Technology giant HP will begin pushing its 'Utility Services' private Cloud model in the Australian market from early next year, with plans to provide virtualisation business applications from the likes of Microsoft, Oracle and SAP.
As with other private cloud models already being advanced locally by rivals such as Telstra, Optus, Fujitsu and CSC, HP's offering will offer customers the ability to dynamically provision underlying infrastructure (infrastructure as a service) through a self-service portal.
Speaking to journalists in Sydney, the local head of the company's Enterprise Services division (formerly EDS), David Caspari, was quick to talk up the advantages of the platform, the Australian version of which has been six months in the making.
Caspari said the local private Cloud would benefit from HP's massive scale - with approximately 300,000 staff globally - and inherent development capabilities.
"It's something that should not be underestimated," he said.
The executive said the ability to evolve and develop the company's cloud platform with "hundreds, maybe thousands" of clients in multiple geographies gave HP "an incredible advantage" compared with those which were only innovating in "the relatively small marketplace in Australia".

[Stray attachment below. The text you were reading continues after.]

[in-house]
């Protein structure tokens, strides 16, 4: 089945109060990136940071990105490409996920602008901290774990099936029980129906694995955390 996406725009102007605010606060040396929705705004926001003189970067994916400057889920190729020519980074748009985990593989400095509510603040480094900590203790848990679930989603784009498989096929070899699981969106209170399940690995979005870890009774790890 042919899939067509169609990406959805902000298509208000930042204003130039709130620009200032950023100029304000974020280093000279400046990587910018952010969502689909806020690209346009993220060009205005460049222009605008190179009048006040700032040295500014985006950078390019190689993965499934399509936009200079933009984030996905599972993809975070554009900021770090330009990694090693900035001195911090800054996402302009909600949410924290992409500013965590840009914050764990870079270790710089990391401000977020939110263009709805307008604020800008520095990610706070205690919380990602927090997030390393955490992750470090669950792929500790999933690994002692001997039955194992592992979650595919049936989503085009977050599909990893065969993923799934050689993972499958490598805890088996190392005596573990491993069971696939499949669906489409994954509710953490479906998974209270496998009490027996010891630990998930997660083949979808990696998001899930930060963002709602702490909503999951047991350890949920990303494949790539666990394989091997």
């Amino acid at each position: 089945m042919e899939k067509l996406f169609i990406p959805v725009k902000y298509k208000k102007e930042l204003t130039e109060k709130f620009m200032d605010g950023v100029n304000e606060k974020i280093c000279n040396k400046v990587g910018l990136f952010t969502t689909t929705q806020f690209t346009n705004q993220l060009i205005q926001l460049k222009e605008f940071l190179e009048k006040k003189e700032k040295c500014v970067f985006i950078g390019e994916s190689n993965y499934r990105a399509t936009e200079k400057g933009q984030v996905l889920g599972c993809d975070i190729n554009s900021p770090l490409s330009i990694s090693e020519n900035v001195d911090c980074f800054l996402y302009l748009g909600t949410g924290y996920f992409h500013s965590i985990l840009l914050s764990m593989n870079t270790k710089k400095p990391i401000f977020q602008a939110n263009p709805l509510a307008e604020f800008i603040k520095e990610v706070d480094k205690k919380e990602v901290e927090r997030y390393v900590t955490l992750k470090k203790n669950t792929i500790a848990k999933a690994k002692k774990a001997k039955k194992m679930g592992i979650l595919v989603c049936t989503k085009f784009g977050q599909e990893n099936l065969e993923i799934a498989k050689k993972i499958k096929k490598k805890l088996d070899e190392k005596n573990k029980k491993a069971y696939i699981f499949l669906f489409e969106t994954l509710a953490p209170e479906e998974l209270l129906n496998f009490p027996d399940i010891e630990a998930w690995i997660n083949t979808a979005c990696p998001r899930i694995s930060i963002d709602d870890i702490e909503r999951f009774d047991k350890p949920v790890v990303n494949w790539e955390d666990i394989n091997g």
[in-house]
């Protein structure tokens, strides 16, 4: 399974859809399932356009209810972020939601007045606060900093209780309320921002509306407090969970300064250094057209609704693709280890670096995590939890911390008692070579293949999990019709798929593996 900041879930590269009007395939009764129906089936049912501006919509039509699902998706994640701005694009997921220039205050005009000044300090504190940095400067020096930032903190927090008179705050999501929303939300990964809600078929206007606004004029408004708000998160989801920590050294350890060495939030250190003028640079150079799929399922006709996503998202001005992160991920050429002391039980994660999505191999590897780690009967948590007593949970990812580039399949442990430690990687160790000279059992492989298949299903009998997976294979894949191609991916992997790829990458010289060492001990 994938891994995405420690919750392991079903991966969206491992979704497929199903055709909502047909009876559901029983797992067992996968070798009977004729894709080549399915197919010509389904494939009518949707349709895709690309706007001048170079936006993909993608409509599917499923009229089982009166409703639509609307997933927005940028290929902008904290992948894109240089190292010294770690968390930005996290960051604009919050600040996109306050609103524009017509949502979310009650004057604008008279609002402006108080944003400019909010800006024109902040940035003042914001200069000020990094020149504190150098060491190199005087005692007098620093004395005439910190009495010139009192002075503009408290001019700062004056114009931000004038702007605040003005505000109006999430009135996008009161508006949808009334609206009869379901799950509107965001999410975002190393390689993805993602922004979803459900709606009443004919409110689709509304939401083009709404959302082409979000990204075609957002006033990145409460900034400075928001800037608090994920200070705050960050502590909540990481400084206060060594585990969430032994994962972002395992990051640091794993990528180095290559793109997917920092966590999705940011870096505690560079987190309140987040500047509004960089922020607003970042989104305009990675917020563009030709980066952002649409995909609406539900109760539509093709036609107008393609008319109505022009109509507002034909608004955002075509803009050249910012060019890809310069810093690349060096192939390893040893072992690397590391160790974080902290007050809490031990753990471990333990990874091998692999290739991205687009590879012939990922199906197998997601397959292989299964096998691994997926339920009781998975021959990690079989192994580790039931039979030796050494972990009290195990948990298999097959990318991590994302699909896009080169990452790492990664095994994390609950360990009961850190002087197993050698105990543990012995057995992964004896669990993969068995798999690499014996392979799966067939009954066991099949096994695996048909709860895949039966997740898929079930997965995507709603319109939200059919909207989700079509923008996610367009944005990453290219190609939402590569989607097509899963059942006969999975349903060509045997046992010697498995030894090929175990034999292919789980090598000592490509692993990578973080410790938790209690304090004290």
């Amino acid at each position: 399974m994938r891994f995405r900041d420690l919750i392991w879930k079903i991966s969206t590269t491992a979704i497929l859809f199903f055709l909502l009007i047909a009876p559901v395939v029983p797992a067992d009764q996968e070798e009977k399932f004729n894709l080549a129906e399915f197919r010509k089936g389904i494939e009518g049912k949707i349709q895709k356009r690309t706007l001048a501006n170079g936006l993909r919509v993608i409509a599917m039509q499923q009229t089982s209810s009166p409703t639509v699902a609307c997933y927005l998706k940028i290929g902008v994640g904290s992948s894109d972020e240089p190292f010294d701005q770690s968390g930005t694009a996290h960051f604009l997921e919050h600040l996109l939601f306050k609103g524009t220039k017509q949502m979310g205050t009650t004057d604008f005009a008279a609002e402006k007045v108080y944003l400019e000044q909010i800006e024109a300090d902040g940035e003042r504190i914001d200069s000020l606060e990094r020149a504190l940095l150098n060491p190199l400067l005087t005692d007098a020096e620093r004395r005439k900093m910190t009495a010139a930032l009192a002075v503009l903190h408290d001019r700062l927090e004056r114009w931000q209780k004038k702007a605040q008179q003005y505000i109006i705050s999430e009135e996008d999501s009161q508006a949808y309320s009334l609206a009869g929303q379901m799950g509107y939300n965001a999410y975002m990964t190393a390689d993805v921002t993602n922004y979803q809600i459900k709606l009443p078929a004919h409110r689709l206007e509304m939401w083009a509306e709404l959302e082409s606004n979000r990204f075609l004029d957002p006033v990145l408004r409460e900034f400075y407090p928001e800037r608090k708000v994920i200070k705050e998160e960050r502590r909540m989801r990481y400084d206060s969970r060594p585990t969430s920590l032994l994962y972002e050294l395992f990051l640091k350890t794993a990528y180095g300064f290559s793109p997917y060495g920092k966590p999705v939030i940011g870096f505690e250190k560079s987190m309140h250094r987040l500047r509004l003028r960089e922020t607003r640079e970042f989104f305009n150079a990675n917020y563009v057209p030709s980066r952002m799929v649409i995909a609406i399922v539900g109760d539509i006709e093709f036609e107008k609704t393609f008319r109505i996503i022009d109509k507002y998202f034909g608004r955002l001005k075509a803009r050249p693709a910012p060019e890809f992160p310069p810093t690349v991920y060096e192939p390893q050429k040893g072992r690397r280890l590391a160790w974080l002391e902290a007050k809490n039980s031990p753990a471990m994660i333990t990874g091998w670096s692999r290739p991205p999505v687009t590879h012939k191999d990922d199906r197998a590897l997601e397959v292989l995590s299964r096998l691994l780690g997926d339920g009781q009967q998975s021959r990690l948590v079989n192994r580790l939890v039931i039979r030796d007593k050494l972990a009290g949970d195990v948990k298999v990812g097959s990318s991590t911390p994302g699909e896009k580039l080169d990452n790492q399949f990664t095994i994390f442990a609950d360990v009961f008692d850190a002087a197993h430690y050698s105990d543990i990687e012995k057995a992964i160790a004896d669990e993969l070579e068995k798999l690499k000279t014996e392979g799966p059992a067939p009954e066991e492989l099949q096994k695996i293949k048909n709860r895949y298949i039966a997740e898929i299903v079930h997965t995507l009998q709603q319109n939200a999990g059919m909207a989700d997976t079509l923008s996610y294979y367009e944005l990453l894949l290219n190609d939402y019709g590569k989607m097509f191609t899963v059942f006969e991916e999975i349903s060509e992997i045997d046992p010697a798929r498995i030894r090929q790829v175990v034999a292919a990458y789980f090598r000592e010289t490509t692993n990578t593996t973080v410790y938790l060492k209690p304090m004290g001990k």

Until recently, HP was hesitant to acknowledge whether its Utility Services model would be made available in Australia.
The company's local head of Utility Services, David Fox, claimed HP's model was "more comprehensive" than its rivals, offering infrastructure, platform and software as a service.
Contracts under the Utility Services model will likely range from one to five years but can be broken up into three month cycles. Different tiers of service would also be provided to match each customer's differing needs.
All customer data will remain within Australia to avoid regulatory headaches.
The localisation of the private Cloud will likely provide a boost to financial services, governments and other regulated industries who have previously been unable to utilise services like Microsoft's Windows Azure. Microsoft platform evangelism director, Gianpaolo Carraro, recently confirmed to Computerworld Australia that HP, along with Fujitsu, will provide the local version of the service, dubbed Windows Azure Platform Appliance or WAPA.
Globally, HP already has about 300 customers using the Utility Services platform, with German agribusiness Syngenta mentioned as one particular example.
Despite the ongoing shift to private and public cloud services in Australia, the pair noted there would always be a place locally for the more traditional outsourcing services that HP - and before it, EDS - have offered for some time.
But Fox maintained Australian organisations would continue to adopt cloud computing.
"There's undoubtedly a significant shift in the marketplace," he said.
Additional reporting by James Hutchinson